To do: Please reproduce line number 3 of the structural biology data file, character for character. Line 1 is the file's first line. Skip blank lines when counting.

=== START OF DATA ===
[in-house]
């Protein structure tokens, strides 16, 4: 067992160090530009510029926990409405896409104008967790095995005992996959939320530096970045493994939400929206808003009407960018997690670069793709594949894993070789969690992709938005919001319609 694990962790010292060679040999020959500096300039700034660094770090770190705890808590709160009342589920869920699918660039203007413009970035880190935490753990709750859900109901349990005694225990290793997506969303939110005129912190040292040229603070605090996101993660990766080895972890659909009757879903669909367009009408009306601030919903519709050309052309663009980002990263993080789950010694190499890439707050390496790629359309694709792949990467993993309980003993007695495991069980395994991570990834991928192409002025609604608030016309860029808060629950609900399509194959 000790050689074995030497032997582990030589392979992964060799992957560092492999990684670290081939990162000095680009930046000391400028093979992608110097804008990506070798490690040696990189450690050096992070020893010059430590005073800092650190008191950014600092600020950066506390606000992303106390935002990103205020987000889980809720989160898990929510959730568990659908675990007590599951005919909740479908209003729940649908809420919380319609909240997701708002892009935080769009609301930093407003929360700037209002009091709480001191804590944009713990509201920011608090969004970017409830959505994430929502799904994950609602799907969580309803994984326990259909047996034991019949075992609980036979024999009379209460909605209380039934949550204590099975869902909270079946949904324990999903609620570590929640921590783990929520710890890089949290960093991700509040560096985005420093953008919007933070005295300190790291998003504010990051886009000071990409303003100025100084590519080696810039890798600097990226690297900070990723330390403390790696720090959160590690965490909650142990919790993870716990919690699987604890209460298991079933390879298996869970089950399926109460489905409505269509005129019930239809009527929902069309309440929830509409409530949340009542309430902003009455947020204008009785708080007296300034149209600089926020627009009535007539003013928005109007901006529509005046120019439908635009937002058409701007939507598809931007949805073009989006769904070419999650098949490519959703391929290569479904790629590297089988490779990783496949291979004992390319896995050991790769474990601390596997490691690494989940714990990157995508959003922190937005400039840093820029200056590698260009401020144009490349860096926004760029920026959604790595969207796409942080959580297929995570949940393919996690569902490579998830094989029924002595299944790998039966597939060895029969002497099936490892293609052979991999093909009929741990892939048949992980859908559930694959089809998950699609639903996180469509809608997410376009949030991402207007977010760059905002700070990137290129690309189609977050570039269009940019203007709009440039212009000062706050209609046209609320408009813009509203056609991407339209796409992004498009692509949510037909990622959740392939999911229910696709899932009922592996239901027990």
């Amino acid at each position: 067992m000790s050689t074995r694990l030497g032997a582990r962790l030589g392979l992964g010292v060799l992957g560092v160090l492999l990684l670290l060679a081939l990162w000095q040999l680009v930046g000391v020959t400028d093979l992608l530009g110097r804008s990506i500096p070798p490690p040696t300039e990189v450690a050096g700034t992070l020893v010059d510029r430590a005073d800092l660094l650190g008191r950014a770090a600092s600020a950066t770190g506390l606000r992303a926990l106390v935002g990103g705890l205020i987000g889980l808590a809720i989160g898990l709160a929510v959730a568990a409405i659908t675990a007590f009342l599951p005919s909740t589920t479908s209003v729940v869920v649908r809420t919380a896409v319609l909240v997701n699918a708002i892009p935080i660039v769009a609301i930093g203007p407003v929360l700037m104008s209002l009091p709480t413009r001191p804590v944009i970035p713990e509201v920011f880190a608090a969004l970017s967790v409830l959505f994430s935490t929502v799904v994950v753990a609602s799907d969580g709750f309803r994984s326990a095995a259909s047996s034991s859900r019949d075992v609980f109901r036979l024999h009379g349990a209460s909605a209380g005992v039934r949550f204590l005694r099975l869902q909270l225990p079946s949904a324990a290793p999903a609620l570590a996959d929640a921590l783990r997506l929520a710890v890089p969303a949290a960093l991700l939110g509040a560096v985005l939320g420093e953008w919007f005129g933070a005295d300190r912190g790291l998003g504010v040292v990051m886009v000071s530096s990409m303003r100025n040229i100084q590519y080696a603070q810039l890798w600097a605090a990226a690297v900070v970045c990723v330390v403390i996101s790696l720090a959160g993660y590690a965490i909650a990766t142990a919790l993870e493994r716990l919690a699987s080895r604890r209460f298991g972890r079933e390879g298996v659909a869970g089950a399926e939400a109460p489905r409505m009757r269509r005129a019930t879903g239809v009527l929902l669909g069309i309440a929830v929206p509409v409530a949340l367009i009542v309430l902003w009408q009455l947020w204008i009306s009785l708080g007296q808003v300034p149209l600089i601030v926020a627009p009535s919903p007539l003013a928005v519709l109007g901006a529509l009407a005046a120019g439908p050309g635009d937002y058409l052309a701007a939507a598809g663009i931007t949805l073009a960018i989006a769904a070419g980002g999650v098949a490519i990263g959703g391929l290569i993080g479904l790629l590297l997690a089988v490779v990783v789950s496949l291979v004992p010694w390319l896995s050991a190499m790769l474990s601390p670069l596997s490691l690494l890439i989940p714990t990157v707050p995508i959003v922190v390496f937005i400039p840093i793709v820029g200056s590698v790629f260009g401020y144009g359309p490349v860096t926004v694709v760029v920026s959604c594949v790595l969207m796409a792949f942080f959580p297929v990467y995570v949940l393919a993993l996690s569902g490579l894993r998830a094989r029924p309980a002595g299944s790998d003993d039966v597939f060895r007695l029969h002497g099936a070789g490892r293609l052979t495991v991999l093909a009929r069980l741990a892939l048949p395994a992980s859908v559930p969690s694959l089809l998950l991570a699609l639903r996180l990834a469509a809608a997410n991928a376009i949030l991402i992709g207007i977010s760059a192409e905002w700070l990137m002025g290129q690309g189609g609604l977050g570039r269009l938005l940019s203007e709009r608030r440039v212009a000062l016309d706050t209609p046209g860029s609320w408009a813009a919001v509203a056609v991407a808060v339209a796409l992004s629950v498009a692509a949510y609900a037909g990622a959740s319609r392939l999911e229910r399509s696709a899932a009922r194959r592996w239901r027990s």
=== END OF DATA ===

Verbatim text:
């Amino acid at each position: 067992m000790s050689t074995r694990l030497g032997a582990r962790l030589g392979l992964g010292v060799l992957g560092v160090l492999l990684l670290l060679a081939l990162w000095q040999l680009v930046g000391v020959t400028d093979l992608l530009g110097r804008s990506i500096p070798p490690p040696t300039e990189v450690a050096g700034t992070l020893v010059d510029r430590a005073d800092l660094l650190g008191r950014a770090a600092s600020a950066t770190g506390l606000r992303a926990l106390v935002g990103g705890l205020i987000g889980l808590a809720i989160g898990l709160a929510v959730a568990a409405i659908t675990a007590f009342l599951p005919s909740t589920t479908s209003v729940v869920v649908r809420t919380a896409v319609l909240v997701n699918a708002i892009p935080i660039v769009a609301i930093g203007p407003v929360l700037m104008s209002l009091p709480t413009r001191p804590v944009i970035p713990e509201v920011f880190a608090a969004l970017s967790v409830l959505f994430s935490t929502v799904v994950v753990a609602s799907d969580g709750f309803r994984s326990a095995a259909s047996s034991s859900r019949d075992v609980f109901r036979l024999h009379g349990a209460s909605a209380g005992v039934r949550f204590l005694r099975l869902q909270l225990p079946s949904a324990a290793p999903a609620l570590a996959d929640a921590l783990r997506l929520a710890v890089p969303a949290a960093l991700l939110g509040a560096v985005l939320g420093e953008w919007f005129g933070a005295d300190r912190g790291l998003g504010v040292v990051m886009v000071s530096s990409m303003r100025n040229i100084q590519y080696a603070q810039l890798w600097a605090a990226a690297v900070v970045c990723v330390v403390i996101s790696l720090a959160g993660y590690a965490i909650a990766t142990a919790l993870e493994r716990l919690a699987s080895r604890r209460f298991g972890r079933e390879g298996v659909a869970g089950a399926e939400a109460p489905r409505m009757r269509r005129a019930t879903g239809v009527l929902l669909g069309i309440a929830v929206p509409v409530a949340l367009i009542v309430l902003w009408q009455l947020w204008i009306s009785l708080g007296q808003v300034p149209l600089i601030v926020a627009p009535s919903p007539l003013a928005v519709l109007g901006a529509l009407a005046a120019g439908p050309g635009d937002y058409l052309a701007a939507a598809g663009i931007t949805l073009a960018i989006a769904a070419g980002g999650v098949a490519i990263g959703g391929l290569i993080g479904l790629l590297l997690a089988v490779v990783v789950s496949l291979v004992p010694w390319l896995s050991a190499m790769l474990s601390p670069l596997s490691l690494l890439i989940p714990t990157v707050p995508i959003v922190v390496f937005i400039p840093i793709v820029g200056s590698v790629f260009g401020y144009g359309p490349v860096t926004v694709v760029v920026s959604c594949v790595l969207m796409a792949f942080f959580p297929v990467y995570v949940l393919a993993l996690s569902g490579l894993r998830a094989r029924p309980a002595g299944s790998d003993d039966v597939f060895r007695l029969h002497g099936a070789g490892r293609l052979t495991v991999l093909a009929r069980l741990a892939l048949p395994a992980s859908v559930p969690s694959l089809l998950l991570a699609l639903r996180l990834a469509a809608a997410n991928a376009i949030l991402i992709g207007i977010s760059a192409e905002w700070l990137m002025g290129q690309g189609g609604l977050g570039r269009l938005l940019s203007e709009r608030r440039v212009a000062l016309d706050t209609p046209g860029s609320w408009a813009a919001v509203a056609v991407a808060v339209a796409l992004s629950v498009a692509a949510y609900a037909g990622a959740s319609r392939l999911e229910r399509s696709a899932a009922r194959r592996w239901r027990s």